2002-03 Colorado College Season Preview

Last season left the Colorado College Tigers with a wealth of things to ponder over the summer.

How did they get off to such a bad start? Why could they score eight goals one night and struggle to put in a couple the next?

And the biggest: Is it going to be the same way next season, only without one of their best scorers and playmakers, and the goaltender who held them together?

Then there was the talk of the best returning scorer not returning. A restless time in Colorado Springs, indeed.

But as that new season opens, things are not bleak, not by a long shot. Colorado College still is one of the better teams in the WCHA, and it still has a legitimate shot of being one of the handful of teams from the league to earn a spot in the national tournament.

Looking at the Tigers critically, however, you notice a lack of experience in goal without the graduated Jeff Sanger; a lot of young players after losing eight from last season’s team, including Mark Cullen, a first-team all-conference selection; and what could be perceived as a lack of depth up front.

With nine freshmen on this season’s roster, the Tigers’ challenge is to get everyone in a place in which they’re comfortable.

“Last year, we kind of knew who was going to be slotted where and had so much experience coming back,” Tigers coach Scott Owens said. “This year, it’s a whole another experience. It’s a little scary, but at the same time it’s kind of exciting, too, to see exactly what you’ve got to work with.”

Perhaps the best thing the Tigers’ offense has to work with is Peter Sejna. A 50-point scorer last season, he’s likely to be the catalyst of the offense again.

Owens admits he wasn’t completely convinced at the end of last season that Sejna, a third-team selection, was going to be back for his junior year. Owens also said that if Sejna has another outstanding season, he “wouldn’t be surprised” if his offensive star left early for the pros.



So CC will have to get the most out of him this season. It wouldn’t be completely fair to say as Sejna goes, so go the Tigers. Noah Clarke and Colin Stuart have the potential to score big, but Sejna has, with 29- and 26-goal seasons, shown his ability to be a top-notch offensive force.

“I’d like to think he can get 65 points [this] year,” Owens said. “He’ll probably be playing with young guys too and it’ll depend on how quickly they can adjust. But I don’t think that’s unreasonable. He had 26 goals and I’d be real happy if he could muster up 26 to 29 goals again and pick up a few more assists. If you’d ask him, he’d be shooting for 65 points or so.”

Whereas last year the Tigers had two players with 50 points (Sejna and Cullen), Sejna might be the only one to reach that number this season. To stay strong offensively, they’ll need not only big performances from Clarke and Stuart, but mid-range scoring from some other players. Candidates include Joe Cullen (21 points last season), Scott Polaski (16), and newcomers like Brett Sterling, Aaron Slattengren and Marty Sertich.

But there are two necessities for CC:

  • Not to have the kind of here-today-gone-tomorrow offensive production that plagued the Tigers last season.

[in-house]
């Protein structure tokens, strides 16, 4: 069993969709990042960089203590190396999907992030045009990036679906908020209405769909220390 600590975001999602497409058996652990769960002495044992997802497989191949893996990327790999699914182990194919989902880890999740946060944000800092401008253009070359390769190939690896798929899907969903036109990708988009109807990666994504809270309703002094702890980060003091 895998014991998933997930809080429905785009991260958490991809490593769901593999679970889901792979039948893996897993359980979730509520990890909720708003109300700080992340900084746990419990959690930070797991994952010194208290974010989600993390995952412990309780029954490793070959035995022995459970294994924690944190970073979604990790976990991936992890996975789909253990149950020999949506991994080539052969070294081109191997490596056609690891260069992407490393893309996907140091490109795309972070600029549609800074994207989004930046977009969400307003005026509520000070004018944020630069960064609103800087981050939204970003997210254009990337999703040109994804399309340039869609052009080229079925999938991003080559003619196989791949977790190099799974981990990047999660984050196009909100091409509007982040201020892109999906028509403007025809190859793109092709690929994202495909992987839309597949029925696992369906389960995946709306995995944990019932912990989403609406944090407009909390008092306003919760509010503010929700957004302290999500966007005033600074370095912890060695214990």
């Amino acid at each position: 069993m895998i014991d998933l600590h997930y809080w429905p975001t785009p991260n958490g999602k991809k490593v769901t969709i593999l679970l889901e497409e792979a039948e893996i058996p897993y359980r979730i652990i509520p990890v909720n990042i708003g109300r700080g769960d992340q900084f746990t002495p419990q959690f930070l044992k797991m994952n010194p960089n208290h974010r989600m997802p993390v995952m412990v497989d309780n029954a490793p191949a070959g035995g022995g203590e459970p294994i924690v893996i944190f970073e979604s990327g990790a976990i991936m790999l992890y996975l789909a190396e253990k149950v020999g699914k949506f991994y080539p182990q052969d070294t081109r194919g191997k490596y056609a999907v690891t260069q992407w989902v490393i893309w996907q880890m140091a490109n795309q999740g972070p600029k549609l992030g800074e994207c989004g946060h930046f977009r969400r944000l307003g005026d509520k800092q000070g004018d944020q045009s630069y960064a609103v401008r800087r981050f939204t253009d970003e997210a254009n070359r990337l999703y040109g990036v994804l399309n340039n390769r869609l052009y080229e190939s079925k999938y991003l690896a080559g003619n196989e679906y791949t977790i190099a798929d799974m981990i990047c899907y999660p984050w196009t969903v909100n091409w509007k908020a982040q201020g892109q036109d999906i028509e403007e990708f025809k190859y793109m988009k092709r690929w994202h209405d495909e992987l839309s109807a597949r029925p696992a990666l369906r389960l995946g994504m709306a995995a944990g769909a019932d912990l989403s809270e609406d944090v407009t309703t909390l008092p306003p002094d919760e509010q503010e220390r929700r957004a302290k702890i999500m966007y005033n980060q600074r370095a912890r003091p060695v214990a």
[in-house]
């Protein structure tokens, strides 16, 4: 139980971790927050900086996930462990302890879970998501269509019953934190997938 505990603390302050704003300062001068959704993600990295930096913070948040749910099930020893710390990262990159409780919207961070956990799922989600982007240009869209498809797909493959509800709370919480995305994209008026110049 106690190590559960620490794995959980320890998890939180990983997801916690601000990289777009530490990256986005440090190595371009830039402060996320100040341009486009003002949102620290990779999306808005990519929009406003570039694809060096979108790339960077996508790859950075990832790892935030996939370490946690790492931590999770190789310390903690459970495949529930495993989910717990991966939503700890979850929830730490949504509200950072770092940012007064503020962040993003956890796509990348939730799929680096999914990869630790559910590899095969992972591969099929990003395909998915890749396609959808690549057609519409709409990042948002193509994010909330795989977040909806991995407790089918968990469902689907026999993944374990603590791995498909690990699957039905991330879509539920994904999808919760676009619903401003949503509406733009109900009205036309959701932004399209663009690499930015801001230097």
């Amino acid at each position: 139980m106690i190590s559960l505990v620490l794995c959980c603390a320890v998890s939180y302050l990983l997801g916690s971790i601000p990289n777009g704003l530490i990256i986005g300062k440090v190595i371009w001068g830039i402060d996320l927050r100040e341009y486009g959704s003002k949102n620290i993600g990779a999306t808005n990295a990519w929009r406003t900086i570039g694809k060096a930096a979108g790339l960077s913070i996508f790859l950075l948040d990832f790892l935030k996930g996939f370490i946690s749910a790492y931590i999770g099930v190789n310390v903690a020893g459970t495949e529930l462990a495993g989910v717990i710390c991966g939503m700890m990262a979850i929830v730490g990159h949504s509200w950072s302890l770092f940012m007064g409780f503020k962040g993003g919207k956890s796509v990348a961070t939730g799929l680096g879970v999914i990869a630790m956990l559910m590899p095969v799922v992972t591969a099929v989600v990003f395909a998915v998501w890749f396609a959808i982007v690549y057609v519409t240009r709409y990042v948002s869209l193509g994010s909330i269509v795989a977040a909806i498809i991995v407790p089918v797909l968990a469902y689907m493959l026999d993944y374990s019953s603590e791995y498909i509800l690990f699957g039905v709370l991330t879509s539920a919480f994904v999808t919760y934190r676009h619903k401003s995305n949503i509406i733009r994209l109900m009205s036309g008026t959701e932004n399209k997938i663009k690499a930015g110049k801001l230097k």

“I’d like to have more consistent scoring, a little more scoring from the defense, perhaps,” Owens said. “And also we need everybody contributing, including our seniors and freshmen.”

  • To get off to a better start. Picked to finish first in the league in the coaches’ preseason poll, the Tigers were out of the race for the regular-season title by the second weekend of November, when they had a 1-5 league record.

    After nonconference games against Mass.-Lowell, Maine and Iona, the Tigers open the WCHA season with series at Minnesota-Duluth, and at home against Michigan Tech and Alaska-Anchorage.

    “It’s something we as a staff definitely used in our preseason preparation,” Owens said, “making sure that we are ready to go. … I wish, in hindsight, that we had gotten off to a better start in league play and had a chance to not take fourth place.”

    They’ll also need some quality goaltending to get to the NCAA tournament for a third straight season. Sanger’s 2.29 goals against average and .909 save percentage helped keep the Tigers in those games last season where the offense wasn’t firing.

    Curtis McElhinney gets the No. 1 spot this season because of his experience in nine games a year ago. But Owens will give Gian Baldrica (two games last season) and newcomer Kjell Bennemark some time as well.

    As always with new goaltenders, it helps having few questions on defense. The Tigers were second in the league in overall scoring defense last season and have much of that group back.

    Captain Tom Preissing has emerged as an offensive threat from the blue line and leads a group that could be one of the league’s best defenses this season. The depth appears solid, especially with newcomers Mark Stuart, Weston Tardy and Jesse Stokke appearing ready to step in right away.

    Those youngsters — the number of them in particular — are the reason Owens said his team is merely hoping for home ice in the playoffs. At least, that’s the goal at the start of the season.

    “If we can get on a good roll and stay healthy, who knows?” Owens said.